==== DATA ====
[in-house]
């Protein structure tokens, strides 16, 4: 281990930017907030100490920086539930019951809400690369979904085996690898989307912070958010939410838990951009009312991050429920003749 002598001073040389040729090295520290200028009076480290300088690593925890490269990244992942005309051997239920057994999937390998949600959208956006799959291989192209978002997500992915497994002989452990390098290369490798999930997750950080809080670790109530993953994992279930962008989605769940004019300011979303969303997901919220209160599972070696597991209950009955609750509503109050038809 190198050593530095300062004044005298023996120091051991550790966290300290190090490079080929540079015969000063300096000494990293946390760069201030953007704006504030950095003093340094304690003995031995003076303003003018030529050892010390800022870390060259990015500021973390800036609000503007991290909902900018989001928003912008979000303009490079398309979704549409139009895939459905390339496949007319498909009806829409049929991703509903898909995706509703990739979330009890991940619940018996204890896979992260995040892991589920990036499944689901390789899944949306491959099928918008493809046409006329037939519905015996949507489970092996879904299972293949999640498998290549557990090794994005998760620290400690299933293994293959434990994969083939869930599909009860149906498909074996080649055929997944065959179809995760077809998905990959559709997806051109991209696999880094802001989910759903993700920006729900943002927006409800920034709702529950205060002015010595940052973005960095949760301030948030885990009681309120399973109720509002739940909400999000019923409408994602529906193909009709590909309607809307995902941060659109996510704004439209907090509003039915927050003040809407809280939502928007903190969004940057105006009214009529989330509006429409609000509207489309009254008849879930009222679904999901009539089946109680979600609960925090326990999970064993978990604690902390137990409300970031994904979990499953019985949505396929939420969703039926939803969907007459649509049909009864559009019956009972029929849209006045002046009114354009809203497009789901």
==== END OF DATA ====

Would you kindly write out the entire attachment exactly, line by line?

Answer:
[in-house]
């Protein structure tokens, strides 16, 4: 281990930017907030100490920086539930019951809400690369979904085996690898989307912070958010939410838990951009009312991050429920003749 002598001073040389040729090295520290200028009076480290300088690593925890490269990244992942005309051997239920057994999937390998949600959208956006799959291989192209978002997500992915497994002989452990390098290369490798999930997750950080809080670790109530993953994992279930962008989605769940004019300011979303969303997901919220209160599972070696597991209950009955609750509503109050038809 190198050593530095300062004044005298023996120091051991550790966290300290190090490079080929540079015969000063300096000494990293946390760069201030953007704006504030950095003093340094304690003995031995003076303003003018030529050892010390800022870390060259990015500021973390800036609000503007991290909902900018989001928003912008979000303009490079398309979704549409139009895939459905390339496949007319498909009806829409049929991703509903898909995706509703990739979330009890991940619940018996204890896979992260995040892991589920990036499944689901390789899944949306491959099928918008493809046409006329037939519905015996949507489970092996879904299972293949999640498998290549557990090794994005998760620290400690299933293994293959434990994969083939869930599909009860149906498909074996080649055929997944065959179809995760077809998905990959559709997806051109991209696999880094802001989910759903993700920006729900943002927006409800920034709702529950205060002015010595940052973005960095949760301030948030885990009681309120399973109720509002739940909400999000019923409408994602529906193909009709590909309607809307995902941060659109996510704004439209907090509003039915927050003040809407809280939502928007903190969004940057105006009214009529989330509006429409609000509207489309009254008849879930009222679904999901009539089946109680979600609960925090326990999970064993978990604690902390137990409300970031994904979990499953019985949505396929939420969703039926939803969907007459649509049909009864559009019956009972029929849209006045002046009114354009809203497009789901």